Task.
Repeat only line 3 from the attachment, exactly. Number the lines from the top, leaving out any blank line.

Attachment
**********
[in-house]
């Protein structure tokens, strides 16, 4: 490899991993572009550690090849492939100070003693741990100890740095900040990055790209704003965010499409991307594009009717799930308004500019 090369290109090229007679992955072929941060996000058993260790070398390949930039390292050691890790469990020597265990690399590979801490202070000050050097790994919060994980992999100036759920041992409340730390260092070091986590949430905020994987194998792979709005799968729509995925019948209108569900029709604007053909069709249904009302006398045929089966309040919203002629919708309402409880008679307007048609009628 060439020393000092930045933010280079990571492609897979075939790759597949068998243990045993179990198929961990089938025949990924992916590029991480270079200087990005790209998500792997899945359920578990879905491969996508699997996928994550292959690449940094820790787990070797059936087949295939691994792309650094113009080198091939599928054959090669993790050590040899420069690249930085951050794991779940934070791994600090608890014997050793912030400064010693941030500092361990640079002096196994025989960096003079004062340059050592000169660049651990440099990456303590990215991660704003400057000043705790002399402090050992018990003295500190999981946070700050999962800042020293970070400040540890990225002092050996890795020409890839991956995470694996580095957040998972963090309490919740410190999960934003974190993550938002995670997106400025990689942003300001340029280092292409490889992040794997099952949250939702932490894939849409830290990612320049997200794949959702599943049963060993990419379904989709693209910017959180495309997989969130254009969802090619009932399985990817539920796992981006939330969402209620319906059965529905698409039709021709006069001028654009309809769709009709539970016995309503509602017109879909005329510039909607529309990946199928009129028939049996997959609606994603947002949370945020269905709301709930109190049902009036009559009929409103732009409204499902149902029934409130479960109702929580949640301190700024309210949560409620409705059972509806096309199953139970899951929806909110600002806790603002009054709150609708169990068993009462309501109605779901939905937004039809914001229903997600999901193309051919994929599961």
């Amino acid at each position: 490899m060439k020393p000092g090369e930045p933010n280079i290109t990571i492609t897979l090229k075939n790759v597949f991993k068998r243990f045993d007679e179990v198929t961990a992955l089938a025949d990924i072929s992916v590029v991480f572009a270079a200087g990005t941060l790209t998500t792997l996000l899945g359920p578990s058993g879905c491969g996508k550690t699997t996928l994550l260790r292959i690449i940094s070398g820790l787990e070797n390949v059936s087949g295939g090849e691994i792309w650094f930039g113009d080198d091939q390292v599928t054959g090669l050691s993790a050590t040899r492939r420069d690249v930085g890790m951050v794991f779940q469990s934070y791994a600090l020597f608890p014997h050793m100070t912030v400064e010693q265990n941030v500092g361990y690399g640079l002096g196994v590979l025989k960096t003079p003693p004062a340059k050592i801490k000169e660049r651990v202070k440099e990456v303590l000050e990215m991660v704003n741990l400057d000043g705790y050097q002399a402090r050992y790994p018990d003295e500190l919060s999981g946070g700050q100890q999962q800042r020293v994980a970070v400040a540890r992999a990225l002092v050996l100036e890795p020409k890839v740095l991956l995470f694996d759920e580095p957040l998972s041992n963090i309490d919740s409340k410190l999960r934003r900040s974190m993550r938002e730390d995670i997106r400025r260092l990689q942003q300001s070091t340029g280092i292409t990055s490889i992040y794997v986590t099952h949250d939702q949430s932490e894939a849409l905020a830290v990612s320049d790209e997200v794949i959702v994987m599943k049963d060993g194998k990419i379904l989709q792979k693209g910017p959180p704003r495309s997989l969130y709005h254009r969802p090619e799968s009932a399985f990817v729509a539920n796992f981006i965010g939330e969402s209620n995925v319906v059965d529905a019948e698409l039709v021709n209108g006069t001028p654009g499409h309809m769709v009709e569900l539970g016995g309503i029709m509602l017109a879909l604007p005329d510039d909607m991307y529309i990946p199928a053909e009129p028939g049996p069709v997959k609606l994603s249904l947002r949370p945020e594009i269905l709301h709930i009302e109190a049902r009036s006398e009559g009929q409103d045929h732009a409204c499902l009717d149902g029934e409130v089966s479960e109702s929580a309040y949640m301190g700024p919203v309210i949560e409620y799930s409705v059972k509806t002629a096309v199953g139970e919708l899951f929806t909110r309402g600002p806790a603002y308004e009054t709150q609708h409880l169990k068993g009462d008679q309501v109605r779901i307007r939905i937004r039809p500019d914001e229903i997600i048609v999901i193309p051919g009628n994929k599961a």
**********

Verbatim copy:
């Amino acid at each position: 490899m060439k020393p000092g090369e930045p933010n280079i290109t990571i492609t897979l090229k075939n790759v597949f991993k068998r243990f045993d007679e179990v198929t961990a992955l089938a025949d990924i072929s992916v590029v991480f572009a270079a200087g990005t941060l790209t998500t792997l996000l899945g359920p578990s058993g879905c491969g996508k550690t699997t996928l994550l260790r292959i690449i940094s070398g820790l787990e070797n390949v059936s087949g295939g090849e691994i792309w650094f930039g113009d080198d091939q390292v599928t054959g090669l050691s993790a050590t040899r492939r420069d690249v930085g890790m951050v794991f779940q469990s934070y791994a600090l020597f608890p014997h050793m100070t912030v400064e010693q265990n941030v500092g361990y690399g640079l002096g196994v590979l025989k960096t003079p003693p004062a340059k050592i801490k000169e660049r651990v202070k440099e990456v303590l000050e990215m991660v704003n741990l400057d000043g705790y050097q002399a402090r050992y790994p018990d003295e500190l919060s999981g946070g700050q100890q999962q800042r020293v994980a970070v400040a540890r992999a990225l002092v050996l100036e890795p020409k890839v740095l991956l995470f694996d759920e580095p957040l998972s041992n963090i309490d919740s409340k410190l999960r934003r900040s974190m993550r938002e730390d995670i997106r400025r260092l990689q942003q300001s070091t340029g280092i292409t990055s490889i992040y794997v986590t099952h949250d939702q949430s932490e894939a849409l905020a830290v990612s320049d790209e997200v794949i959702v994987m599943k049963d060993g194998k990419i379904l989709q792979k693209g910017p959180p704003r495309s997989l969130y709005h254009r969802p090619e799968s009932a399985f990817v729509a539920n796992f981006i965010g939330e969402s209620n995925v319906v059965d529905a019948e698409l039709v021709n209108g006069t001028p654009g499409h309809m769709v009709e569900l539970g016995g309503i029709m509602l017109a879909l604007p005329d510039d909607m991307y529309i990946p199928a053909e009129p028939g049996p069709v997959k609606l994603s249904l947002r949370p945020e594009i269905l709301h709930i009302e109190a049902r009036s006398e009559g009929q409103d045929h732009a409204c499902l009717d149902g029934e409130v089966s479960e109702s929580a309040y949640m301190g700024p919203v309210i949560e409620y799930s409705v059972k509806t002629a096309v199953g139970e919708l899951f929806t909110r309402g600002p806790a603002y308004e009054t709150q609708h409880l169990k068993g009462d008679q309501v109605r779901i307007r939905i937004r039809p500019d914001e229903i997600i048609v999901i193309p051919g009628n994929k599961a």